LOUISVILLE, Ky. (WDRB) -- Homeless people in Louisville were forced to leave their camps Tuesday morning as the city cleaned up the locations.
The people in the camps were given a 21-day notice to pack what they can and move. Anything that's left is thrown in the trash. The order was given on June 26 and was carried out July 16 on Breckenridge, College and Jacob Streets under overpasses connecting to Brooks Street.
"On days like this, emotions run high," said Tiny Herron-Markwell of St. John's Center for Men.
Mattresses, couches and even needles could all be found in homeless camps under overpasses along Brook Street. Now, it's all gone as the city said the areas create health and safety concerns.
"I can see it's a lot of trash and needles and stuff like that," said Orlando Johnson, who's among the homeless. "I can see it's creating a health hazard, you know what I'm saying? But my thing is, where these people going to go now?"
Johnson has lived at the camp for nearly seven months and is now looking for a new temporary home, which likely won't be in a typically overcrowded shelter.
"If you don't got a bed in there, then your only other option is if you don't got no way of paying your rent, you got to sleep on the streets, you know what I'm saying?" he said. "I'm just trying my best to survive."
The city funded low-barrier shelters and storage locations earlier this year to help the rising homeless issue, but homeless advocates say more needs to be done.
"We don't have enough shelter beds," Herron-Markwell said. "We have a lack of affordable housing in our city, which is the cause of homelessness that we have."
Advocates said the sad truth of these clear-outs is that dozens of people will just relocate to another outdoor camp.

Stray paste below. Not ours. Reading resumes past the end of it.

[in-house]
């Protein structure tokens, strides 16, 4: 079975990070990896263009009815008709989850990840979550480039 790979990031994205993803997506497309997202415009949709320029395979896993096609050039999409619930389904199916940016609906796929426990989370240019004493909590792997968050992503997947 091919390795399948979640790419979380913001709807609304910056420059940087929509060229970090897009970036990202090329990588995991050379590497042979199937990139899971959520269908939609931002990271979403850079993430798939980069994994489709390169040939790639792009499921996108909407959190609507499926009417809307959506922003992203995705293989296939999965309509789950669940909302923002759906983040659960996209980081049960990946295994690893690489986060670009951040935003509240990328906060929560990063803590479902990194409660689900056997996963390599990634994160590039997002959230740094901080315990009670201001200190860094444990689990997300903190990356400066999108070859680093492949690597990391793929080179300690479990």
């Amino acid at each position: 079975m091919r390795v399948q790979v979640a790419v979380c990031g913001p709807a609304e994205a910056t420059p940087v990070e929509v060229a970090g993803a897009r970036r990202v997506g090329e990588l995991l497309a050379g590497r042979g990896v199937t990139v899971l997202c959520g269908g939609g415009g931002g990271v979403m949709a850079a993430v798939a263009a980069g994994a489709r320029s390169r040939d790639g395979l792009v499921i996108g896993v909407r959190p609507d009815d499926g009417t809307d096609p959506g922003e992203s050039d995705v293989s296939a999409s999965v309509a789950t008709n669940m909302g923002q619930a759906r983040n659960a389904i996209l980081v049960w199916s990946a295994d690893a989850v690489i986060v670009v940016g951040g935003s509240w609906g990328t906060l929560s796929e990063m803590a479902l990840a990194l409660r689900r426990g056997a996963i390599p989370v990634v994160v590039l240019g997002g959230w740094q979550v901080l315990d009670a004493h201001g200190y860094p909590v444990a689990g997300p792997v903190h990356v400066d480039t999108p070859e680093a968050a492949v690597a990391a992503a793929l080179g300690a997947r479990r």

Ronnie Morris moved his tent and sleeping bag two blocks down from Jacob Street to Caldweel Street.
"I've lived on College twice ... They move us every couple months," Morris said. "This right here will make a man into a man. It will."
Last year, Louisville cleared a homeless camp to make way for a new soccer stadium. The move brought many people out of the woods and into the public eye. Camps were then cleared on Jefferson Street heading into downtown and land owned by CSX.
"You say this is a compassionate city?" Johnson said. "Then reach down and help them people."
There have been at least two serious fires at homeless camps in Louisville this year. On Jan. 31, a person was injured after a tent fire at a homeless camp under an overpass near South Brook and East Kentucky Streets on Jan. 31. Fire officials said they believe that fire was started by a Sterno can then spread to a propane tank.
Several weeks later, on March 6, a fire at another homeless camp near the fairgrounds was visible from Interstate 65.
A recent study said to stop clearing the camps and put resources into the root causes of homeless like a lack of affordable housing and treatment for addiction and mental health issues.
"That's not something that can happen in six months or a year," said Eric Friedlander, director of resilience and community services for Metro Government. "In the meantime, we have to look at how can we do what we're doing, like the clean out today, in the most humane and compassionate way possible."
Metro Council put $1 million of new funding in the 2019-2020 budget for more homeless resources. Friedlander said proposals on how and where to use that money are due to the Coalition for the Homeless this week.
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